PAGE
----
Allegations that traders manipulated oil prices in 2008 are reinforcing the buzz — at the gas pump and elsewhere — that speculators are driving up the price of oil, triggering wild price spikes and nail-biting volatility. In a federal lawsuit filed on May 24, the Commodity Futures Trading Commission (CFTC) charged two traders from a Swiss firm with hoarding and dumping millions of barrels of oil to reap more than $50 million on derivatives contracts. The allegations come three weeks after President Barack Obama appointed a task force to investigate oil price fraud and manipulation, and just one day after the Democratic staff of a House oversight committee reported that “excessive oil speculation could be inflating prices by up to 30%.”   

Fingering speculators is a popular pastime these days, but experts at Wharton and elsewhere say the blame is often misplaced. Although speculation does exist and can affect prices, most of the recent price swings in oil and other commodities are happening for fundamental economic reasons. Speculation, a normal function of markets, is not the same as price manipulation, which is illegal. Attempting to control speculation could backfire, they warn. Speculators play an important role in keeping markets healthy by taking on risks and keeping prices fluid. And while speculators may sometimes drive short-term prices higher or lower, just as often they bring fluctuating prices back into line.

According to Wharton finance professor Krista Schwarz, the majority of oil price fluctuations in the last few years are due to supply and demand, not excessive speculation. “I don’t know anything about the merits of this particular case that the CFTC is pursuing, but I would note that $50 million is a tiny amount relative to the size of the global oil market,” says Schwarz, who has a forthcoming paper in the Journal of Futures Markets titled, “Are Speculators Informed?” Although speculators may have some influence on prices, world events are playing a much larger role, Schwarz notes. “Oil prices rose this spring as the possibility of a major conflagration in the Middle East loomed. The resolution of the crisis in Egypt, the stalemate in Libya, and the absence of trouble in Saudi Arabia have all caused these worries to ease for now. Also, the global economy looks a bit weaker, reducing oil demand. This has likely caused oil prices to fall back, which is all about supply and demand, not some special effect of speculators.”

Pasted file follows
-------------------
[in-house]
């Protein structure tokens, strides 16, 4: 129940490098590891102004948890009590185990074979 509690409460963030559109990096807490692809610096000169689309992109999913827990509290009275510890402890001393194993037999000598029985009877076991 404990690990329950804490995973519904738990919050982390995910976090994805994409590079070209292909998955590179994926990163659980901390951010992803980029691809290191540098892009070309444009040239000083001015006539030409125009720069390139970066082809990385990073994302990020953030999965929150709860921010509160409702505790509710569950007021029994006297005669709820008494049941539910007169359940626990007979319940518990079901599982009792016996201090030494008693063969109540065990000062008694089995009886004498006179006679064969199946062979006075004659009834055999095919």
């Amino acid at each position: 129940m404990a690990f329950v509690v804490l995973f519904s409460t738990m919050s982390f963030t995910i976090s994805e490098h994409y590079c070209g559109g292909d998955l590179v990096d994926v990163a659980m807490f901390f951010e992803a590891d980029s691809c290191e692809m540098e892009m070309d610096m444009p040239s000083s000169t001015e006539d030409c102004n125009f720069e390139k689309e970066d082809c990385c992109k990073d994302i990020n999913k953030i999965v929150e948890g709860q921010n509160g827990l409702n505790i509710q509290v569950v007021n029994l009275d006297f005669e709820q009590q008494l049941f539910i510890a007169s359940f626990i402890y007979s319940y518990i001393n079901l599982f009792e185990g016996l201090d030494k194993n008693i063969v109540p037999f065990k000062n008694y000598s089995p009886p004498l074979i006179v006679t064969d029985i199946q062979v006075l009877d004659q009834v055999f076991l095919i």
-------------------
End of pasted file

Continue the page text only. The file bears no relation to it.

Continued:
Roughly defined, a speculator tries to profit from an asset by anticipating how its price will change — either by buying it in expectation that the price will rise, or selling short in anticipation that the price will fall. Speculators often focus on the short term rather than the long term, and may be willing to take on greater risk than a typical buy-and-hold investor. Some may borrow to increase the scale of their bets.

“Speculation has sort of become a derogatory term to describe investors who are acting recklessly,” says Bernard Baumohl, chief global economist at the Princeton, N.J.-based Economic Outlook Group and author of The Secrets of Economic Indicators: Hidden Clues to Future Economic Trends and Investment Opportunities. “I think that is unfortunate because they do contribute to the market.” Speculators may be less interested in the actual value of an asset and more focused on emotions and anxieties that drive the market, Baumohl adds. “I have a sense that speculators spend more time trying to understand the short-term psychology that affects trade than the underlying value of how something might perform.” The purest example of this was the dot-com bubble of the 1990s, when investors poured money into Internet startups that had never made a penny in profit. “It was not really based on fundamentals,” Baumohl says. “It was based on a prayer.”